This essential difference in the relationship to the land of Australian settler and American settler societies is evident in the different structures of the American and Australian anthologies. As I have noted, the alphabetical ordering of the contemporary section of The Ecopoetry Anthology seems more arbitrary and artificial than the chronological ordering of the historical section. The Littoral Zone is unique out of the texts reviewed in this essay in that it allows the land to structure the writing, where the chapters are arranged geographically, looking at a different part of the landscape of Australia, from the coastal plain of Western Australia to limestone plains of Queensland. This shifts the primacy from the writer, or even the literature, to the land itself. The ideal in this approach is to perceive a reciprocal relationship between the land and the literature. Hughe D’Aeth’s chapter on the wheatbelt of Western Australia exemplifies how the shifts in farming practices altered Australian poetry, and how this occurred in part from a necessity to endorse wheat farming. It would be interesting, and I think useful, to reconstruct The Ecopoetry Anthology from this perspective, grouping the texts by geography or the combination of geography and chronology.

Yet the breadth of The Ecopoetry Anthology offers something that The Littoral Zone lacks: a consideration of urban spaces as ecologies. As much as The Littoral Zone is aware of the prevailing bush myth in Australian society and literature, the geographical spaces it addresses are the remote and rural (with the exception of the chapter addressing the West Australian beaches). Australian ecocritism must be wary of neglecting the same locales which it acknowledges have always been overlooked. Hass, in his introductory essay, notes Jacobs’s The Death and Life of Great American Cities as showing a way that cities can function very much as ecosystems (lviii). He also notes that a lot of great American poetry has been urban, something which is not considered in The Littoral Zone. Yet, it has not gone unnoticed in Australian literary studies. In the introduction to the Australian section of the ecopoetics journal, Michael Farrel states of the Australian poetry he has curated that the ‘construction of the everyday is largely an urban one … issues like the drought became national when they affect people in cities’ (13).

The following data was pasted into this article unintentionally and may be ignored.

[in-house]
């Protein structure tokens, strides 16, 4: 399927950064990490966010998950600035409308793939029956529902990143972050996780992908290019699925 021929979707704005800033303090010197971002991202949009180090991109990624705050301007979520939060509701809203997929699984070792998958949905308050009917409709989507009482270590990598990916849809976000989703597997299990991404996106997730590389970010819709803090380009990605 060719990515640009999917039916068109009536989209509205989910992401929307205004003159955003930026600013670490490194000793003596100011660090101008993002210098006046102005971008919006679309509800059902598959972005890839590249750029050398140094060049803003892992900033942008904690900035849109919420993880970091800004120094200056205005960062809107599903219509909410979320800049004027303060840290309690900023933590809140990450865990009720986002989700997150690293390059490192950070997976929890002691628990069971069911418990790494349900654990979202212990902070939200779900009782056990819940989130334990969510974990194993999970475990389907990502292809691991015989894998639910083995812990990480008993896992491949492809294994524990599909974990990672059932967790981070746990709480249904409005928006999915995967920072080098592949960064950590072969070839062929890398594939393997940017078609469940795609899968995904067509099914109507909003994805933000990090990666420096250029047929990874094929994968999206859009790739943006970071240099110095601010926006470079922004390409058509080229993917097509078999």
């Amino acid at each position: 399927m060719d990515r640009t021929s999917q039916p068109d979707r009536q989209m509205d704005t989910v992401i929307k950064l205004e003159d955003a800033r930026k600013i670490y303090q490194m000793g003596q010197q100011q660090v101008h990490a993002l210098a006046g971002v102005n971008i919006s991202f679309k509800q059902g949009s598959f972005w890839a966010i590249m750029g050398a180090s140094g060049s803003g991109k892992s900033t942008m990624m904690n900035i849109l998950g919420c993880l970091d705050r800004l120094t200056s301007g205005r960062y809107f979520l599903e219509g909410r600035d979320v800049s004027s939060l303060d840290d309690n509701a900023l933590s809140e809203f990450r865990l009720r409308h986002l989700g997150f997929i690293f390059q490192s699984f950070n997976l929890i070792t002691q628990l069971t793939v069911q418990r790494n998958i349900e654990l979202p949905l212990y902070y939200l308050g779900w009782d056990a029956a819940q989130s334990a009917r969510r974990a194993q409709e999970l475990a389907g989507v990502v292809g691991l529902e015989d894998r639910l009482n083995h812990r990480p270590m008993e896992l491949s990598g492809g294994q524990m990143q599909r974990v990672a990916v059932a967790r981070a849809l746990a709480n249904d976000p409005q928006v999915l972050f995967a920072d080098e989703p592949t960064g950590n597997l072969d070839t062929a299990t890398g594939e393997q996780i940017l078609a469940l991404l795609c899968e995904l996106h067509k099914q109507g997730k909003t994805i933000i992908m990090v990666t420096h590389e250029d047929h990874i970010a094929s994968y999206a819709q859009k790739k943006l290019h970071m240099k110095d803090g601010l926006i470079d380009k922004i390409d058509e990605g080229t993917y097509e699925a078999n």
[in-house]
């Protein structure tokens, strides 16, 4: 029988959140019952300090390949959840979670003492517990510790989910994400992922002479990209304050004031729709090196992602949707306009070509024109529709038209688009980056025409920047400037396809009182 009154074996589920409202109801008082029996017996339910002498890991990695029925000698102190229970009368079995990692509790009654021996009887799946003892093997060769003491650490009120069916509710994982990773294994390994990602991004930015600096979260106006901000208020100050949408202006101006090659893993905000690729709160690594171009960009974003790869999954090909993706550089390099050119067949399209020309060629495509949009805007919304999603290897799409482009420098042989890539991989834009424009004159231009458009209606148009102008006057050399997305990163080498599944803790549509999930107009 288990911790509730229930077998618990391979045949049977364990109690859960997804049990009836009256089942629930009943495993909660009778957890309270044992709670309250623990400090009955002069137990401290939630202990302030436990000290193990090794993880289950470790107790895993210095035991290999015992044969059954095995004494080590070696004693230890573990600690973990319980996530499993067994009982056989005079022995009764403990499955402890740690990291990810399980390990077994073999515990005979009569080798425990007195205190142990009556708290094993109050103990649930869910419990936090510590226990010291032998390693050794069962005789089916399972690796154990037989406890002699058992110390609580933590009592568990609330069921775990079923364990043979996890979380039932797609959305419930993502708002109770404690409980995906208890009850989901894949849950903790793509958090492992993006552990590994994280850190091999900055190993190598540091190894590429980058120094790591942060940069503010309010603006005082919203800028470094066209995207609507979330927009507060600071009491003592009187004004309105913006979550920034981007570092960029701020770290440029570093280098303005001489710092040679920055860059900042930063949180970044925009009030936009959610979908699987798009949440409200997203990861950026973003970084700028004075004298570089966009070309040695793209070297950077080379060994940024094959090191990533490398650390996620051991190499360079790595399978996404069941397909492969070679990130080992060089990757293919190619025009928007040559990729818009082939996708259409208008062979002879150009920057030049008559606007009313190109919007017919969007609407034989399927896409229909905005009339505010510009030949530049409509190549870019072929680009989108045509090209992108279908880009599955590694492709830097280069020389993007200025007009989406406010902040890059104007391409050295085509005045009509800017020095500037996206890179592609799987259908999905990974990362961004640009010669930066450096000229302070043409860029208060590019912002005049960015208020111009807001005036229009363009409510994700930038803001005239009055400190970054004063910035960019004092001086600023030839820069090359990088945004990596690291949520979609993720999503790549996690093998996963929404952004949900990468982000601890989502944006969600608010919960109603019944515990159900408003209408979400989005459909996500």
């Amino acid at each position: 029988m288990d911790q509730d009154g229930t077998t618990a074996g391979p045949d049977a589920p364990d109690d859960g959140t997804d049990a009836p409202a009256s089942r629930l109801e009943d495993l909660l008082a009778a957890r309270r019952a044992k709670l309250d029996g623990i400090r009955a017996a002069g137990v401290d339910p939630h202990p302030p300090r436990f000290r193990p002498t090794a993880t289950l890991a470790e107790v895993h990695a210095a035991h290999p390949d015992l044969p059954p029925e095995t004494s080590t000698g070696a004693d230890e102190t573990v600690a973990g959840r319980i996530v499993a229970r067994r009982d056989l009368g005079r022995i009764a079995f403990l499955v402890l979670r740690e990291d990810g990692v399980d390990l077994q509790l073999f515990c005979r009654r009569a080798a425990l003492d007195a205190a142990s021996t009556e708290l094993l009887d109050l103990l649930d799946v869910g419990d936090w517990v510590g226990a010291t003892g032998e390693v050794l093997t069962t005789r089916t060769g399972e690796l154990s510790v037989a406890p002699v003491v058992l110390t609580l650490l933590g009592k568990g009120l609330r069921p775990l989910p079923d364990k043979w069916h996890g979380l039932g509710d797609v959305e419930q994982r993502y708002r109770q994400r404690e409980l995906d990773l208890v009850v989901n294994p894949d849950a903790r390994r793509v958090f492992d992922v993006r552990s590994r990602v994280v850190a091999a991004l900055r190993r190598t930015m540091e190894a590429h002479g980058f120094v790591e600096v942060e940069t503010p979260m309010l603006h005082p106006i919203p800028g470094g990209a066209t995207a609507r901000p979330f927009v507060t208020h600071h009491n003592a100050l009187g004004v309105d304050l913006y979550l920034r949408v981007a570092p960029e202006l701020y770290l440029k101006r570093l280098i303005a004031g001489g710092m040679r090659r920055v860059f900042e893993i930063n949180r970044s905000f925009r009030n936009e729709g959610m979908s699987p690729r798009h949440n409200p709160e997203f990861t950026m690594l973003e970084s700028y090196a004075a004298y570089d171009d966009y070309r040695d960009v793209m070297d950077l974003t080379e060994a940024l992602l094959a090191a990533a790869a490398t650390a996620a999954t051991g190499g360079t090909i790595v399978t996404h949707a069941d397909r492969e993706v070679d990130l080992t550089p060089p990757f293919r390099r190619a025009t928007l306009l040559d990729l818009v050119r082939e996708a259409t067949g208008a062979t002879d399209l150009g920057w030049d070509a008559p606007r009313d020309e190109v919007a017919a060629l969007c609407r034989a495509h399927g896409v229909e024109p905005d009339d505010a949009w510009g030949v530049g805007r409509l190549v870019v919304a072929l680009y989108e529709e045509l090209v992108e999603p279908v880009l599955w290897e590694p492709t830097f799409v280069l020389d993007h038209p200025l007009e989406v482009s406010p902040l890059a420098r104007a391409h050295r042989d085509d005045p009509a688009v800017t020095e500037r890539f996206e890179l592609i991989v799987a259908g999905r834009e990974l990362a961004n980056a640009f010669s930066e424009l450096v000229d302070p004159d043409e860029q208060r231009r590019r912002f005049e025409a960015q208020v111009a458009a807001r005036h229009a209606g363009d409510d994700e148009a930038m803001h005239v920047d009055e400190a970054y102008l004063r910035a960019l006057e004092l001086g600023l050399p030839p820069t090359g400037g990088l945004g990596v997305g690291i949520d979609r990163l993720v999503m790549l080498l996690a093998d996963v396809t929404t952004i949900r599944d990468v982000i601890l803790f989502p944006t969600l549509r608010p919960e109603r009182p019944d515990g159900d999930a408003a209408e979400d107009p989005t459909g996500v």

Conclusion

What has become apparent to me in the composition of this brief survey is that extending boundaries, whether they be definitional, national, or content-based, allows for the deepening of our understanding of ecopoetics – which is precisely what ecopoetics asks us to do, to look beyond our understandings of ourselves as discrete human organisms. The least convincing parts of these texts are the ones that limit the terms of inquiry either consciously or unconsciously. In Bryson’s anthology, some of the essays dealing solely with individual poetics seem to reinforce anthropocentrism, while the Ecopoetry Anthology creates a false eco-system according to arbitrary national boundaries, and The Littoral Zone does not attend to urban spaces. What the model of ecology offers us is a way to consider both how we relate individually as poets to our idiosyncratic ecosystems, but also a way to zoom out – to look at ourselves in concert with other disciplines, with other cultures, other nations, to zoom out far enough that we are no longer the centre of the picture. Each of these texts offers us a small way forward in achieving this, but like any ecosystem, it is only when we consider them in concert that we see their strengths and weaknesses.

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Caitlin Maling

About Caitlin Maling


Caitlin Maling is a Western Australian poet whose first collection Conversations I've Never Had was released in 2015 and shortlisted in the Dame Mary Gilmore Award and the Western Australian Premier's Awards. A follow-up collection, Border Crossing is due out in February 2017.